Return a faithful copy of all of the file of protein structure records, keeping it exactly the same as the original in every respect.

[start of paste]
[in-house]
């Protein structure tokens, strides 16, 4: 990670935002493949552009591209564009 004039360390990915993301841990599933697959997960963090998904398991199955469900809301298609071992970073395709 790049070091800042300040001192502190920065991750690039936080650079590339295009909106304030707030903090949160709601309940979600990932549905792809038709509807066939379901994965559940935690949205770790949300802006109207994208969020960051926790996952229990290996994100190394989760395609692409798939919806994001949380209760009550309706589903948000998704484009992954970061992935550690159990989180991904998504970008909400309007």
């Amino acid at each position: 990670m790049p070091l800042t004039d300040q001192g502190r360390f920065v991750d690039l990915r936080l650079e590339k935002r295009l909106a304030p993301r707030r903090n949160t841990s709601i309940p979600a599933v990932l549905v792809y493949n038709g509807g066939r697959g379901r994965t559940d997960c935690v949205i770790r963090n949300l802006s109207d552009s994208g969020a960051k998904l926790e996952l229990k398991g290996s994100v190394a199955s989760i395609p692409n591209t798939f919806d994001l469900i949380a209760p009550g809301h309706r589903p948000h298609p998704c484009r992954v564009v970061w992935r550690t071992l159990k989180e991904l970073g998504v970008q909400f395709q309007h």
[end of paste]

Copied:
[in-house]
């Protein structure tokens, strides 16, 4: 990670935002493949552009591209564009 004039360390990915993301841990599933697959997960963090998904398991199955469900809301298609071992970073395709 790049070091800042300040001192502190920065991750690039936080650079590339295009909106304030707030903090949160709601309940979600990932549905792809038709509807066939379901994965559940935690949205770790949300802006109207994208969020960051926790996952229990290996994100190394989760395609692409798939919806994001949380209760009550309706589903948000998704484009992954970061992935550690159990989180991904998504970008909400309007």
């Amino acid at each position: 990670m790049p070091l800042t004039d300040q001192g502190r360390f920065v991750d690039l990915r936080l650079e590339k935002r295009l909106a304030p993301r707030r903090n949160t841990s709601i309940p979600a599933v990932l549905v792809y493949n038709g509807g066939r697959g379901r994965t559940d997960c935690v949205i770790r963090n949300l802006s109207d552009s994208g969020a960051k998904l926790e996952l229990k398991g290996s994100v190394a199955s989760i395609p692409n591209t798939f919806d994001l469900i949380a209760p009550g809301h309706r589903p948000h298609p998704c484009r992954v564009v970061w992935r550690t071992l159990k989180e991904l970073g998504v970008q909400f395709q309007h």